To check the students’ ability to use observations to develop the idea of “same” and “different” plant types and to help them articulate their observations, they participated in a group sorting activity in the garden. The first student selected a plant and set it out to represent a type of plant. Each student in turn then selected one of the plants and either added it to a group or started a new group. Students readily placed plants in groups that corresponded to different vegetable types and agreed on their placement. Two students hesitated during the sorting. Ms. Sky said she had noticed how carefully they were observing and asked what caused them to take a second look. Both said that the differences in height and the presence of buds caused them to examine their plants more carefully. Once they saw that the leaves and stems matched those in an existing group, they decided it belonged to that group. This activity engages students physically in observations, allowing them to move, and can help students who struggle to be still in the classroom.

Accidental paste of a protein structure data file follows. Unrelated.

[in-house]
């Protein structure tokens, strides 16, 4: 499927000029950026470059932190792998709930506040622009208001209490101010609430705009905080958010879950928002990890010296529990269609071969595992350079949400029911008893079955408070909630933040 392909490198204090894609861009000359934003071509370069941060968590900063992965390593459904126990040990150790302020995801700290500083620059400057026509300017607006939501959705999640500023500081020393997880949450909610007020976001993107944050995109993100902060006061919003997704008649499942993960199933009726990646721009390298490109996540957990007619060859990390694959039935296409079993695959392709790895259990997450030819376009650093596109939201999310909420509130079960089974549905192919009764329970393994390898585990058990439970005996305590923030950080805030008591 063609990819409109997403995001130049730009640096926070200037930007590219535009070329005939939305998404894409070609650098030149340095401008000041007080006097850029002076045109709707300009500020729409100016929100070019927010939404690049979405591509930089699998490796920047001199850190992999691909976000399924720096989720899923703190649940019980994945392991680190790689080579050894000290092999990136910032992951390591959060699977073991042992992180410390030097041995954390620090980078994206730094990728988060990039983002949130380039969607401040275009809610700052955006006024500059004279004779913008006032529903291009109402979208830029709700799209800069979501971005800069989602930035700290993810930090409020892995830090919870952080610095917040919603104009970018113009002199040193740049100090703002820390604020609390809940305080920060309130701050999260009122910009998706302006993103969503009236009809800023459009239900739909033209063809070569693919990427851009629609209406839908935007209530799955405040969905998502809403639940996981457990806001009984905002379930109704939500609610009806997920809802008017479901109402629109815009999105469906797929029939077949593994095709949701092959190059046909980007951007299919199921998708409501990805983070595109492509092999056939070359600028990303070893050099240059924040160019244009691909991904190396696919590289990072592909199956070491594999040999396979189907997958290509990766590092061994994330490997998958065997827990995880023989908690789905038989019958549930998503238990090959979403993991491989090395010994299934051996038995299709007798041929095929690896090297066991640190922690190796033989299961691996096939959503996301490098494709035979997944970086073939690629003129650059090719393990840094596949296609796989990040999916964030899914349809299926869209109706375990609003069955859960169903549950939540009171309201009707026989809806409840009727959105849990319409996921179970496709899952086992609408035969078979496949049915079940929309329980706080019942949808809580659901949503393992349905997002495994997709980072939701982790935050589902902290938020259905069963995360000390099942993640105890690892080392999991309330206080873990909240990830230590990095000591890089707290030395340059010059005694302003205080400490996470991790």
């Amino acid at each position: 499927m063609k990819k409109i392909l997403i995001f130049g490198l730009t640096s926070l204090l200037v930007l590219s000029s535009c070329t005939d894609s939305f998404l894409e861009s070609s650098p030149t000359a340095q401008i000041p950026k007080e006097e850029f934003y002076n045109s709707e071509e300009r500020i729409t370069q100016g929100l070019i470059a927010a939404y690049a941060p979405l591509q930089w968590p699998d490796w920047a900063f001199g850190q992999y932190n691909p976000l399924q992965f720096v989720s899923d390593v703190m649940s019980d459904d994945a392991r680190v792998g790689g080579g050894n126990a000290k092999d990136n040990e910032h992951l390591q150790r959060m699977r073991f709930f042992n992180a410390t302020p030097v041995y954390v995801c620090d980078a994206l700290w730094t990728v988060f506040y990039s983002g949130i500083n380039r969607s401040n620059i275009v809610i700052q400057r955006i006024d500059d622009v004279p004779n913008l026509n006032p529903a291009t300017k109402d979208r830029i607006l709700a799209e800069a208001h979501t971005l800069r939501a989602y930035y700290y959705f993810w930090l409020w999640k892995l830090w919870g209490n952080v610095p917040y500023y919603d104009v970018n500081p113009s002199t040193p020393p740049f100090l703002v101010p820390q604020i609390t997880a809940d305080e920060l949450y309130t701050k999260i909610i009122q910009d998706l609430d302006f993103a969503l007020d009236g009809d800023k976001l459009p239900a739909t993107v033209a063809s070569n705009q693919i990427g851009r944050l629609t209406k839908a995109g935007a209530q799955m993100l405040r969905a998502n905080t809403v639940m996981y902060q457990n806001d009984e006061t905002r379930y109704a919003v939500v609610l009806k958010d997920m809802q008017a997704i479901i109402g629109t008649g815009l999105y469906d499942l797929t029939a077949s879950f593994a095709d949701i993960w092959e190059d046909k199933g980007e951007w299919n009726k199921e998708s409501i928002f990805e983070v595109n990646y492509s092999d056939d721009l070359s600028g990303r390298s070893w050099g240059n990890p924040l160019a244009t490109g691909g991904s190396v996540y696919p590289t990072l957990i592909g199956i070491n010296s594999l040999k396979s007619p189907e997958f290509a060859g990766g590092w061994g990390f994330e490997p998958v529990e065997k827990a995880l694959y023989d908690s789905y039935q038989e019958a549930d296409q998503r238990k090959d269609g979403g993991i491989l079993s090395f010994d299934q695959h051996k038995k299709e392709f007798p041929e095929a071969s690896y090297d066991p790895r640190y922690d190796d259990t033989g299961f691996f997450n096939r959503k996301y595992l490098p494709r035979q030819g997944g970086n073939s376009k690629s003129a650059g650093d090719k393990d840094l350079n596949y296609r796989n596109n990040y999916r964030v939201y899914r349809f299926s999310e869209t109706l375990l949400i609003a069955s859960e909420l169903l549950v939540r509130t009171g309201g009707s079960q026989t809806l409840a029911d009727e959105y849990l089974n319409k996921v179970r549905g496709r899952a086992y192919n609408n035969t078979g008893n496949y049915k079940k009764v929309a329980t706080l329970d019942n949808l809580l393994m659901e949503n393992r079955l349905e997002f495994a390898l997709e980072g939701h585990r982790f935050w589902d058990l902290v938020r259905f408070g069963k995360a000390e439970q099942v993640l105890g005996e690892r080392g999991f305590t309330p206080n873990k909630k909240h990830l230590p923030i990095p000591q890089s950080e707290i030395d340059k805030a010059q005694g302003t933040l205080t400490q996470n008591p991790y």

Once all the plants were sorted, students reflected on the result. They said that plants of each kind were more similar to other plants of the same kind than they were to plants of a different kind. They were now better able to describe the differences they observed between kinds of plants, listing three or four characteristics that were shared by each given group. Ms. Sky asked them whether the plants within each group were identical. Students were quick to recognize differences within each group, noting differences in height, leaf size, and health of leaves (some were wilted or yellowed). They suggested these differences could be the result of differences in age or access to sunlight or water. Ms. Sky reflected back to the students that they had recognized an important pattern—that there can be recognizable groups and that within groups there can also be variation.

Lesson 2: Observing and Characterizing Variation